Indeed, the most distinguishing factor in Bass's screenwriting career is the way he's organized himself into something of a mini-corporation that remains in motion despite difficulties or delays in individual projects, and keeps Bass out of the all-morning-at-the-deli life that shoptalking screenwriters all over town indulge in. He has a staff of seven people who help to research, rewrite and produce his movies. As Variety editor Peter Bart wrote, "While others stumble along, trying to piece together a career, Bass behaves like a crazed fox in Hollywood's henhouse. He writes seven scripts a year and, more important, gets a remarkable percentage made."

In addition to time management and organization skills, Bass's legal background taught him to be a master politician adept at measuring and massaging the giant egos that populate the film business. Filmmakers on every level pay lip service to the notion that movies are a collaborative art, but Bass actually operates on that basis. Certainly, he is strong-willed in pursuing his vision of a story, but by nature and practice he's receptive to suggestions from others. He believes in the value of collaboration, and he points to My Best Friend's Wedding for examples of when he was right to defer to the director and when he was right to go with his own instincts.

"It said in my contract on My Best Friend's Wedding that nobody could rewrite me. Nonetheless, P. J. Hogan, the director, and I worked it out together. When we were doing the crab-house scene, he said to me, 'I want everyone to break into song here.' I said, 'How long is this going to go on?' And he said, 'I think the longer it goes, the funnier it gets.' I said, 'This isn't a sketch movie. This is a movie where you have to be invested in the characters. If you have this surreal moment, won't that take audiences out of the movie?' I was very skeptical, but he was convinced it would work. We went to the first preview, and he was 100 percent right. I never would have had the guts to go for that."

Bass proved to be right about the ending of the movie, though. Executives at TriStar argued that an ending in which the heroine winds up dancing with her gay friend at her ex-lover's wedding would be depressing. "They felt that if America's sweetheart, Julia Roberts, was not going to end up at the altar," Bass explains, "at least we had to know the sun was shining. I said, 'Hey, it's Julia Roberts, do we really think she's not going to get a guy for the rest of her life?' Well, I got out-voted. I wrote a new ending where another guy comes up and asks her to dance. The idea was never that he was going to be her boyfriend; it was just to show that she could dance with a guy again. When we tested the movie, we didn't even have to wait for the cards. Everybody walked up to me and said, 'OK, you're right.' They could see nobody cared about this guy who had never been seen before. So we went back to my original ending."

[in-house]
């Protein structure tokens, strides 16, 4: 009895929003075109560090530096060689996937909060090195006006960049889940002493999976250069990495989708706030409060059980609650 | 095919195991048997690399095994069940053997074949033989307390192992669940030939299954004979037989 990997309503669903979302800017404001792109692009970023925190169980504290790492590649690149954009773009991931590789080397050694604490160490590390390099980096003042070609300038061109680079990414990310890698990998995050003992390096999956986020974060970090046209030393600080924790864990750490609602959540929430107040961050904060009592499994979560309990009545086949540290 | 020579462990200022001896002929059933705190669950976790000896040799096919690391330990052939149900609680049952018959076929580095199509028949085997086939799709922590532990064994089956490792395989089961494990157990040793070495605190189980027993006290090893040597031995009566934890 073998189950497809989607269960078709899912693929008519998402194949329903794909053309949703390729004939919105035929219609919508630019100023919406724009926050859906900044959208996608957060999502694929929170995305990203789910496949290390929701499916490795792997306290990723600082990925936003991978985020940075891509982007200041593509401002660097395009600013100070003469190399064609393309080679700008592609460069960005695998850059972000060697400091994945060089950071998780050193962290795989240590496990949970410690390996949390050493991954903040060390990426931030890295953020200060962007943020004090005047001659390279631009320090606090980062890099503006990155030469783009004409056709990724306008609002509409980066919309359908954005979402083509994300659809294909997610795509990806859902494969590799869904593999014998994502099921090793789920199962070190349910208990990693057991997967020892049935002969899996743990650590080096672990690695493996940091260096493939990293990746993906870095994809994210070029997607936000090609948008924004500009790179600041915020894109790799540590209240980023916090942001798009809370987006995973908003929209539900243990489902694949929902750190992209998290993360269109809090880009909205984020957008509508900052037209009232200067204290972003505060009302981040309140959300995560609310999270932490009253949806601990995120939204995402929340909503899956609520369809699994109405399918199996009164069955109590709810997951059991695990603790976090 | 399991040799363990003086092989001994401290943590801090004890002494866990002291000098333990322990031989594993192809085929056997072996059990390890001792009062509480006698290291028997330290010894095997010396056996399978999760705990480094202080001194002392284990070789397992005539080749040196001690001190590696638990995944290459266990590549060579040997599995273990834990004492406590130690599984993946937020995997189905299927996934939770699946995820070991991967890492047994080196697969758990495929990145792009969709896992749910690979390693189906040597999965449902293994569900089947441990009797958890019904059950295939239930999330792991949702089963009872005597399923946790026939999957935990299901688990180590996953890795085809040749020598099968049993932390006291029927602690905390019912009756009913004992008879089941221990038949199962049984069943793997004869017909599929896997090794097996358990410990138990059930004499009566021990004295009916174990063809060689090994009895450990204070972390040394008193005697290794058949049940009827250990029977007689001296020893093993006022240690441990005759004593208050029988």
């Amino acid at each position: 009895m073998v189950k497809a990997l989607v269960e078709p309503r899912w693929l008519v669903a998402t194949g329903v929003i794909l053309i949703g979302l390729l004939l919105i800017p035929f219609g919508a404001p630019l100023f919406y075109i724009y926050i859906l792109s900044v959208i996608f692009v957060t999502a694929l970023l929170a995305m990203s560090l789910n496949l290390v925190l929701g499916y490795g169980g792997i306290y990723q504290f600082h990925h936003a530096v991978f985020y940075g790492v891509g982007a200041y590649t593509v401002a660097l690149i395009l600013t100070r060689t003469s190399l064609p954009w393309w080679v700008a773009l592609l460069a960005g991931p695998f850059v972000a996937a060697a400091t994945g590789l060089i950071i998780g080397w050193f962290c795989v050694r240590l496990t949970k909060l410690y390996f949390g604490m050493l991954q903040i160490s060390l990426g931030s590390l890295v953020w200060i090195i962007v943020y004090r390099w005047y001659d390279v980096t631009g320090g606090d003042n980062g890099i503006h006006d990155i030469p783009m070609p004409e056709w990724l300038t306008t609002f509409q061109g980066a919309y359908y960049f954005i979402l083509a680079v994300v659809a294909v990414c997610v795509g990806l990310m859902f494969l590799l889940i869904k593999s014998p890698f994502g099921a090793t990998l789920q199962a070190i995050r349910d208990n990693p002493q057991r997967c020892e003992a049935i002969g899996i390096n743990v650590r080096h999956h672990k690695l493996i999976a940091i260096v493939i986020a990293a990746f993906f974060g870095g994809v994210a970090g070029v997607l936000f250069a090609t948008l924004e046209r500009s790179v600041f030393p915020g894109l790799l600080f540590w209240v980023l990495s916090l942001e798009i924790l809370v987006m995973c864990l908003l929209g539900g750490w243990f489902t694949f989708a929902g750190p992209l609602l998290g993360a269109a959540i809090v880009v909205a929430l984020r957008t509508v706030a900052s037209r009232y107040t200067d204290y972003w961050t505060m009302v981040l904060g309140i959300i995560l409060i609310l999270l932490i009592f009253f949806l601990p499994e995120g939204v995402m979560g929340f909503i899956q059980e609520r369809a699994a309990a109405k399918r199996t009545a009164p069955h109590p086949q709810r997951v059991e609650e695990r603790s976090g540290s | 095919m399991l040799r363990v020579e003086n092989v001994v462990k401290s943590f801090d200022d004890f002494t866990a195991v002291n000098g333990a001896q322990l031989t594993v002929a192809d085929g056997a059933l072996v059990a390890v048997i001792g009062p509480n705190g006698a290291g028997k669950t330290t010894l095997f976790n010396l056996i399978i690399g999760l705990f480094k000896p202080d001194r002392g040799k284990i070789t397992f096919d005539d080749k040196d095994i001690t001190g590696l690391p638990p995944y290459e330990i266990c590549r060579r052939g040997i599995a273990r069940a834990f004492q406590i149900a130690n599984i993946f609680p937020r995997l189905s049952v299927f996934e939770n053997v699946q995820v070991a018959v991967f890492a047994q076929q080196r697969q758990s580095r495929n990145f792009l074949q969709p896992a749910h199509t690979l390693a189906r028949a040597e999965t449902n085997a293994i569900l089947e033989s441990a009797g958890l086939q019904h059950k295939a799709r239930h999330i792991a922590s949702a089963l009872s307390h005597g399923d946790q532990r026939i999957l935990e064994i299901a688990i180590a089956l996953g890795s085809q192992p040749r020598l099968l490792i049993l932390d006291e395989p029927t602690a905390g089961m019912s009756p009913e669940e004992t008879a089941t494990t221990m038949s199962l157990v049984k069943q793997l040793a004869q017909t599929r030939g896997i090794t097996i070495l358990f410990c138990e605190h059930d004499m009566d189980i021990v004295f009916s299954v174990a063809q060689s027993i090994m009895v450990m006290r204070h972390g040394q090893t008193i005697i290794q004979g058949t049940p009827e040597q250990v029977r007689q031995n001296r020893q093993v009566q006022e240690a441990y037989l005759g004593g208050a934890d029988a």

In the case of Snow Falling on Cedars, Bass and director Scott Hicks (Shine) disagreed about the amount of dialogue in the film, and Hicks prevailed. "I found the novel to be extremely eloquent," Bass says, "and Scott's contribution to the script was paring down the language and relying more heavily on the visuals. He took all the voice-over out of the movie. A lot of people don't like voice-over, but I think when it's used correctly, to reveal the inner heart and feelings of the character, it's very helpful." Despite their disagreements, Hicks and Bass are working together on another film. In fact, most of the directors who have collaborated with Bass choose to work with him again.

It was Hicks's decision to cast Ethan Hawke in the leading role. "I hadn't seen all of Ethan's movies," Bass admits. "But Scott was enormously enthusiastic about him, and from what I can tell, he has the right qualities for the role of Ishmael. Ethan has a dark, moody side as well as a more accessible side, and that fits this character. Ishmael is not the normal movie hero. He's not an out-there kind of guy. He's embittered. He's lost his arm in the war, has been rejected by the woman he loved, has been in the shadow of his father. He's lived a life of disappointment and frustration. Ethan conveys that bitterness; he gives you the sense of someone who has a deep interior life."